Mike Nelson started off “cooler” than he would ultimately be by the end. “Insecure, beefy Midwestern guy.” He bucked the Mads. He tried to escape a lot. And he didn’t police the Bots’ riffs in the theater like Joel did. He was like a big brother, if Joel was akin to a father figure. Jonah has been pitched as akin to your friend’s little brother who you don’t really want hanging around you, in terms of his relationship with the Bots. But if that’s the idea, it’s not apparent in the premiere.

The strongest additions are Felicia Day as Kinga Forrester and Patton Oswalt as “TV’s Son of TV’s Frank” or just Max. He prefers the former. They’ve got a good chemistry together. I like Felicia Day from her other work. Patton Oswalt is hilarious and I’ve enjoyed him at least since The King of Queens. Their “evil” goal is somewhat different than Dr. F or Pearl’s; it’s more meta. Kinga is resurrecting Mystery Science Theater 3000 and wants to inflict bad movies on Jonah because that will get better ratings. I think it’s an inspired choice. My only fear is that meta stuff can get tiresome fast if not well balanced. We’ll see.

Finally, the movie: 1961’s Reptilicus. If there’s a definition of a “cheesy” movie, this is it. It’s got everything a MSTie could want: drab, lumpy white guys in coats talking about made up science, hot 60s babes, and more models of buildings and a green lizard monster than you can shake a stick at. Plus, the monster spews green acid that looks like Ecto Cooler and is an effect added after the fact and so doesn’t render well. Ripe material for riffing.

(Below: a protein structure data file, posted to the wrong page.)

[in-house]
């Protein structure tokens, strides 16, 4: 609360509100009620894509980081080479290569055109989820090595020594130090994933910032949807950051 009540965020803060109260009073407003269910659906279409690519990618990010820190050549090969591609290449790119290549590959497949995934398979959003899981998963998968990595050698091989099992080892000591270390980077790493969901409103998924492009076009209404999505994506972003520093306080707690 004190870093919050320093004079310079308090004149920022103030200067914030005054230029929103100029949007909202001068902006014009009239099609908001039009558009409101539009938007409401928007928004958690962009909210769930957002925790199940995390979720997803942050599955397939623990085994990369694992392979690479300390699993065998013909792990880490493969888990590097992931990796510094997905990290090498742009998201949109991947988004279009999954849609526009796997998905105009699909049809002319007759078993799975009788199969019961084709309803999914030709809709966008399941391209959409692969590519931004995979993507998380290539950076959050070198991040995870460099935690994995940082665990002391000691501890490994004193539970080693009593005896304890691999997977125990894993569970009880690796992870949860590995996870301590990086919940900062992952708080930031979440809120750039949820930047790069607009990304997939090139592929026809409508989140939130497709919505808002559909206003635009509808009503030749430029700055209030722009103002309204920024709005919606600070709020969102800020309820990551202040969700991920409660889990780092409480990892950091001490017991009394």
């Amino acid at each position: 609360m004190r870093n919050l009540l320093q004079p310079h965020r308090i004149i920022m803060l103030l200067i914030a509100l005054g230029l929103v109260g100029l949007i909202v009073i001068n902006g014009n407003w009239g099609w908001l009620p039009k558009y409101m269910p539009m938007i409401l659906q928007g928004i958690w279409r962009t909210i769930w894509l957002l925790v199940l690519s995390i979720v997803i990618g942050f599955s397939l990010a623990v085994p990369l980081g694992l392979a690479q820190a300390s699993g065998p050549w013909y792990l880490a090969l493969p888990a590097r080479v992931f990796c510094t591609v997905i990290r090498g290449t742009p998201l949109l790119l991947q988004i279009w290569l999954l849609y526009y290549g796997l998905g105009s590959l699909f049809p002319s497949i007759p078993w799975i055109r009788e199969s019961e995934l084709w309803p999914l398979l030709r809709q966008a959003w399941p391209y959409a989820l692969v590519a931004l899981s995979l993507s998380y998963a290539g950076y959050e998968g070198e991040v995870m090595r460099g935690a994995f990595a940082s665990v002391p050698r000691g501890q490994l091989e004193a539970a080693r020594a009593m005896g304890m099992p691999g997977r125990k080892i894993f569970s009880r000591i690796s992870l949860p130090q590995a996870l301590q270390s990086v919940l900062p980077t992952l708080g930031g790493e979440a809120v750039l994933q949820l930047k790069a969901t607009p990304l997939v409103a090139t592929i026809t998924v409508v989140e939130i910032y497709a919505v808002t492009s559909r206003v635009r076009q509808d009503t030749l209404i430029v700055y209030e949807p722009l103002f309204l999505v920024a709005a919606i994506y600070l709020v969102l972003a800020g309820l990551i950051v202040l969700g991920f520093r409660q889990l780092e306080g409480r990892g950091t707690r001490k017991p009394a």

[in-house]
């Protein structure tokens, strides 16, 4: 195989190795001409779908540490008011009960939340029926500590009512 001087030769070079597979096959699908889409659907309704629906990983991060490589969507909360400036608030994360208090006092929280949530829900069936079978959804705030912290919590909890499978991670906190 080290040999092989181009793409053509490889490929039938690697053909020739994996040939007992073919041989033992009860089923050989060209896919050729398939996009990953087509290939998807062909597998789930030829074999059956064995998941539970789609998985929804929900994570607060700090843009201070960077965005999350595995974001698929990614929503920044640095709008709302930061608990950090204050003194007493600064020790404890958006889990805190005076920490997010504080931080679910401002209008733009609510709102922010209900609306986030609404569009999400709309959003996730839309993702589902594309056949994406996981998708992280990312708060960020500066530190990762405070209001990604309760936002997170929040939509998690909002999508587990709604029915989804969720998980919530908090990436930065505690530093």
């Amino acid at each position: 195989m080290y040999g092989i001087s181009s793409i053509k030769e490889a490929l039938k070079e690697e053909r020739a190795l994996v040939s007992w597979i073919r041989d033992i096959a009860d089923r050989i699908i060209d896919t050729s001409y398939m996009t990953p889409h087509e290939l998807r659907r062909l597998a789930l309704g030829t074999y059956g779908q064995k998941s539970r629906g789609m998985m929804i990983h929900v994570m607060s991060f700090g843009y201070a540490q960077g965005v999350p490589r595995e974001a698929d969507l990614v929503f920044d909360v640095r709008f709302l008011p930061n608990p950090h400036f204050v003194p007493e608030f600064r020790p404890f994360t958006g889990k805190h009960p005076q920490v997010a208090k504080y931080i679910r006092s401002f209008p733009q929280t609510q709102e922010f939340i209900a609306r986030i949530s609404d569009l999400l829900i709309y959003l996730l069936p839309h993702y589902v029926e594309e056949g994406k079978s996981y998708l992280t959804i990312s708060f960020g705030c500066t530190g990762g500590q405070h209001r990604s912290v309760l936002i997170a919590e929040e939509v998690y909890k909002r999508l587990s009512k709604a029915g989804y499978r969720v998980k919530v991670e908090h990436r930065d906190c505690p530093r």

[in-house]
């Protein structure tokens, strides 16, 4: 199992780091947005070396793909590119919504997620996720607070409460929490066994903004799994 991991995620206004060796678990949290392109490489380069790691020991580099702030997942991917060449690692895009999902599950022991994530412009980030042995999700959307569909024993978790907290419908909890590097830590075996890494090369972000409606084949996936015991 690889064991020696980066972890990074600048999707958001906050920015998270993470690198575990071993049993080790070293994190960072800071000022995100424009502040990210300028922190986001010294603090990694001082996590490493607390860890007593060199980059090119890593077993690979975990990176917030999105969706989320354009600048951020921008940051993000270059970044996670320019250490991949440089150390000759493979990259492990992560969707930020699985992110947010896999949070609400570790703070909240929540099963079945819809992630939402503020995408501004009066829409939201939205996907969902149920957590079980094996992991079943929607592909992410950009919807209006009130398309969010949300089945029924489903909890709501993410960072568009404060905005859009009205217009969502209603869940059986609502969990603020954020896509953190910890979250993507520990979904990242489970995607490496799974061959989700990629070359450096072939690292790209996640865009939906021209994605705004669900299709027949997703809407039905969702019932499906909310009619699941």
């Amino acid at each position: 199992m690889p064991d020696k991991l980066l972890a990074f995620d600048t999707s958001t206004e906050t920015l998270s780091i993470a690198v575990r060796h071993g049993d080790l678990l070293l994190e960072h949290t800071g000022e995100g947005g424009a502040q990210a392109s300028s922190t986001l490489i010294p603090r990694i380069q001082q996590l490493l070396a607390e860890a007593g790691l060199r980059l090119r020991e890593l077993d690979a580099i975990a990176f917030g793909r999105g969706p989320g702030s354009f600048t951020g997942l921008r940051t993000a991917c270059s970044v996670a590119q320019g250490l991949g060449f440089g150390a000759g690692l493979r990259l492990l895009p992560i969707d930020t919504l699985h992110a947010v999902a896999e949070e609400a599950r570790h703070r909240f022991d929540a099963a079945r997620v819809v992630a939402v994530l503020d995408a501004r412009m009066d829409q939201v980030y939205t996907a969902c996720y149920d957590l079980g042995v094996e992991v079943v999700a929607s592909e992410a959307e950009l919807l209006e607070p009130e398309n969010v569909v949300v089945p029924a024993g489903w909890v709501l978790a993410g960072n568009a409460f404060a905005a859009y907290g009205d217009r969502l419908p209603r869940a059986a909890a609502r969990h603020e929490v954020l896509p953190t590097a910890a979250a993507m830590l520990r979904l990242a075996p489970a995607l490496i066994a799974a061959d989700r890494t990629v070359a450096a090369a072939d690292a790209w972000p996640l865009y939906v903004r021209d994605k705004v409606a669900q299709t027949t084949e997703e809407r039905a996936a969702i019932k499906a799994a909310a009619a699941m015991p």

The riffing: this episode bears re-watching, but the riffs came so often and so fast that it was hard to react to them. It was definitely a case of the new riffing team getting comfortable because this gets better as the episodes go on and everyone settles down. I laughed out loud a few times, but was more bemused than anything.

The new MST3k feels very much like Joel Hodgson is behind it. It’s feels like the show rewound to its Season 3 and Season 4 sensibilities. I have no problems with Season 3 or 4 of MST3k; there are great episodes in those seasons: Pod People, of course, Master Ninja, Gamera, Manos, Monster A-Go-Go, and more. It’s just that the show evolved after those seasons. The riffing got tighter and the characters grew into their roles. It felt more like a guy trapped in space forced to watch bad movies. The riffs became more conversational than some guy doing a voice shouting at the screen (although those riffs still happened).